Hobbs: The Gift that Keeps on Giving Gives Again

Y’all, I’m sorry if you come here for the stories about my dog or the frank potty-mouth or the stories about my nether-regions and here I am about to write yet another post on Hobbs, but how can I not?

This guy is the public face of our state GOP.  His job is to craft the message for our state Republicans and his message so far is “Tennessee: We hate Muslims and Mexicans and like to pick on women.”  And the thing is, I know plenty of conservatives in this state and if I had to typify their beliefs, I would typify it as “Tennessee: We love guns and Jesus and not being told what to do.” 

You can imagine locating a business or your family in a state that loves guns and Jesus and not being told what to do.  No matter where your employees are from, no matter what the cultural differences, those are understandable impulses you can get used to, even if you can’t wholly accept them.  But “we hate Muslims and Mexicans and like to pick on women”? 

Anyway, it just seems like there’s this enormous disconnect between what would be a true message about the conservatives in this state (even if that’s a message I disagree with on some fundimental levels) and the message the TNGOP is trying to put out there about conservatives.  And I just wonder how long the Republicans in this state can let that go on.

It’s curious to me.

There are two things I wonder about.  One is that the media is becoming much more emboldened to challenge folks on their nonsense.  I mean, here’s Chris Matthews, who’s basically been self-destructing on camera of the course of the campaign season in shock that a woman could come this close to being president and yesterday, he’s treated like some kind of conquering hero for getting that other joker to admit he didn’t know what he was talking about.

That makes it much more dangerous for flacks to just make baseless assertations as if they will just be accepted as fact, because there is now a sense that mainstream journalists will be rewarded for challenging you.

The second is that it seems to me that the national Republican party knows that they’re in big trouble.  The conventional wisdom in the national party is that folks are not voting for Democrats so much as they’re voting against Republicans.  I mean, may I remind you that they’ve elected a Democrat in Mississippi?  So, how does the national party save itself?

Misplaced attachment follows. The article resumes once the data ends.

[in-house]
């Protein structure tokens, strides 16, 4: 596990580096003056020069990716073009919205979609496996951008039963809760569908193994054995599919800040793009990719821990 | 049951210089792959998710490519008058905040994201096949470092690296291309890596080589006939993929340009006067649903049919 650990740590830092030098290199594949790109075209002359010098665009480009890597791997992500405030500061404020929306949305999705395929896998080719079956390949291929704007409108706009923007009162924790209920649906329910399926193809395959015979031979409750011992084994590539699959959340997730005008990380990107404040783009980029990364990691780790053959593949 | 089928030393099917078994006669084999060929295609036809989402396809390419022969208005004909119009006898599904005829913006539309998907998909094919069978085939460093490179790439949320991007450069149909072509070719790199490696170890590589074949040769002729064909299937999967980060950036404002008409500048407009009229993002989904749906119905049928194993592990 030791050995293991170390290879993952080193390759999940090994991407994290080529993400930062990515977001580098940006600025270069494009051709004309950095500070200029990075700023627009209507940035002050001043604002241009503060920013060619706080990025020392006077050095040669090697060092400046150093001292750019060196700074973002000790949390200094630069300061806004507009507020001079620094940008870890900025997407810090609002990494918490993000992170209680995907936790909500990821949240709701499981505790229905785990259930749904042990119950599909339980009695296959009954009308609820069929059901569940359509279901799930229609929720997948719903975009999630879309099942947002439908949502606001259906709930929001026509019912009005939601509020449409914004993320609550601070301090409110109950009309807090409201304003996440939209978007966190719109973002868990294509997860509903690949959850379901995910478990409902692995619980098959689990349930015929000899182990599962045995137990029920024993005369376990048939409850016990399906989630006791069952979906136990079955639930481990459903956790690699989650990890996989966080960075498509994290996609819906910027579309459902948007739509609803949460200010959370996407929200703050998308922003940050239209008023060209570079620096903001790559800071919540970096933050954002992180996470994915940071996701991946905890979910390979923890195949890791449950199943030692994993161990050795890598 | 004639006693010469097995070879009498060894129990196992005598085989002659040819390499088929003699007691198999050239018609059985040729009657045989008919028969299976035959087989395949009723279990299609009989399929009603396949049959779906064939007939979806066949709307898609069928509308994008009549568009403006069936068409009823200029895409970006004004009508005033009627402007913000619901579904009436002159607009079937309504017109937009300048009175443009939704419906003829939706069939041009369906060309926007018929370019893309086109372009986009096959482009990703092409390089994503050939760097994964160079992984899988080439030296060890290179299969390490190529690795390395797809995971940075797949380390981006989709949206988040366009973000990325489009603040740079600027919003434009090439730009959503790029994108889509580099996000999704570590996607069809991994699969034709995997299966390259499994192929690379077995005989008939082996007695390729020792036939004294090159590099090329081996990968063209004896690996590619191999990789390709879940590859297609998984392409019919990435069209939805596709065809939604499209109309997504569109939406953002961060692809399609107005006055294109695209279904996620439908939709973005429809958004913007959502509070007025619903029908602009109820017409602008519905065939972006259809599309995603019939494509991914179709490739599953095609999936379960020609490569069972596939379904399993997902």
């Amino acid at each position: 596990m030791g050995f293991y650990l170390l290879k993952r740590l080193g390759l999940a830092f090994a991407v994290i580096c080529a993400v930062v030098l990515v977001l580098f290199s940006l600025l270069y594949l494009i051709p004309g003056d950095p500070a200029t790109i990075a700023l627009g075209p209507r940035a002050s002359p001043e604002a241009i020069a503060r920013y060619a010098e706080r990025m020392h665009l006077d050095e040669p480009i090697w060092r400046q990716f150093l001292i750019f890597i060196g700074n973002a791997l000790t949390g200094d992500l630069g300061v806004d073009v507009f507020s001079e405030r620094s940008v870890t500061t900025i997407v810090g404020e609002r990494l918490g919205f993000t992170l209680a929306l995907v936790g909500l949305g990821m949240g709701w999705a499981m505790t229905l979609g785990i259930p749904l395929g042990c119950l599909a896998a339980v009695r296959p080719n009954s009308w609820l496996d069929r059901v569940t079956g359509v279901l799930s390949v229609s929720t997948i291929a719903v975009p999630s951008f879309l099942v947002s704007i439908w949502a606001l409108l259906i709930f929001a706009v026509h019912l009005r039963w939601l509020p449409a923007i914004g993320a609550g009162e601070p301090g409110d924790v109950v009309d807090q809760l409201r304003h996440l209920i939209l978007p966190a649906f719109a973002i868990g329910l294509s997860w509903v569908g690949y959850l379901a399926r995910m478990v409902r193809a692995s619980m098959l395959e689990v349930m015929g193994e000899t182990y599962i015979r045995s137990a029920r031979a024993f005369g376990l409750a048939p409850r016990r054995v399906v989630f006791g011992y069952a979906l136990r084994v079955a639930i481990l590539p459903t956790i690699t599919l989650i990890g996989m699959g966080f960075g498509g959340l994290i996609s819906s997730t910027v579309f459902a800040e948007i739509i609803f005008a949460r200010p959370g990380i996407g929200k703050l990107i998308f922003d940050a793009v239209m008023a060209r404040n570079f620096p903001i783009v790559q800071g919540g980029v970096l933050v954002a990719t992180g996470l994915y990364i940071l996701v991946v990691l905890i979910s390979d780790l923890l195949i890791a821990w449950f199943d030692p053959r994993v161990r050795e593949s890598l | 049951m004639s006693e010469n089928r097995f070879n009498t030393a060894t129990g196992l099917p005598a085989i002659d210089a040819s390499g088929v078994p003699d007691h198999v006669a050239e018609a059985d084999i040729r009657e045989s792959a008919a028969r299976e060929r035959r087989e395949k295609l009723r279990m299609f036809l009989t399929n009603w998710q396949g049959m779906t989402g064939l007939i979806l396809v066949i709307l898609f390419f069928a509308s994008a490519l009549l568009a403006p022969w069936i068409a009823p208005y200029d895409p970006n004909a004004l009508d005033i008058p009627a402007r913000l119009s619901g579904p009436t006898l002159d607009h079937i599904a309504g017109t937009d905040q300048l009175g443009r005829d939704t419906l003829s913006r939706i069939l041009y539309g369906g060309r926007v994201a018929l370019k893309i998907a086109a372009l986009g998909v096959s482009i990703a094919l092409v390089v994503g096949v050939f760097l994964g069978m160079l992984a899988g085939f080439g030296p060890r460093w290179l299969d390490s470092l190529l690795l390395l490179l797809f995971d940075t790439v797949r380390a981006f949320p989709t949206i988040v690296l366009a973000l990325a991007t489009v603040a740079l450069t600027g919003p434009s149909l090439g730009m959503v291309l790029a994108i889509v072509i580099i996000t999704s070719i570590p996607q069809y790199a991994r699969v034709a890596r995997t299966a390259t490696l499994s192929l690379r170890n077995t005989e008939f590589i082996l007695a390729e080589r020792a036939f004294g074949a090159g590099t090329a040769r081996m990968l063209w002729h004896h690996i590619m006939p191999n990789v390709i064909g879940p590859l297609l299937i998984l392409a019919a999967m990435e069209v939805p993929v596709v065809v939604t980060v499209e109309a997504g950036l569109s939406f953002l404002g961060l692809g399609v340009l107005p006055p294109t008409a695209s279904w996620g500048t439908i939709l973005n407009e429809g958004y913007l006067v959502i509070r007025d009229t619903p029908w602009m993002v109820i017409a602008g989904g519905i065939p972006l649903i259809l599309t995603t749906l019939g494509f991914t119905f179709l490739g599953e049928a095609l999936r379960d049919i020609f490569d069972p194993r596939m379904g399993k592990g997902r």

That Mississippi vote might indicate my analysis is wrong, but I think the Republican option is to throw the South under the bus.  That looks to me like the easiest thing for them to do.  They just try to reframe the “problem” with the Republican party as being that they’ve been overrun by the “I hate Muslims and like to pick on women and Love me some Jesus” faction of the party.  And then they promise to fix that by refocusing the party on small government, pro-gun, and pro-business goals.

That’s their winning message.  That’s always been their winning message–“Leave us alone to do our own thing and we’ll make America strong.”–and they can win, repeatedly, on that message (though it may take four years of a non-Republican president to clear the air so that they can win on that message).  They’ve gotten away from that, but they’ll move back to it, because it works.

But in order to move back to it, they’ve got to signal to the country that they’ve marginalized the Republicans who don’t get that message.  That, I think, will mean distancing themselves from southern states like ours in order to put the blame squarely on our shoulders.  Because who else are Southerners going to vote for?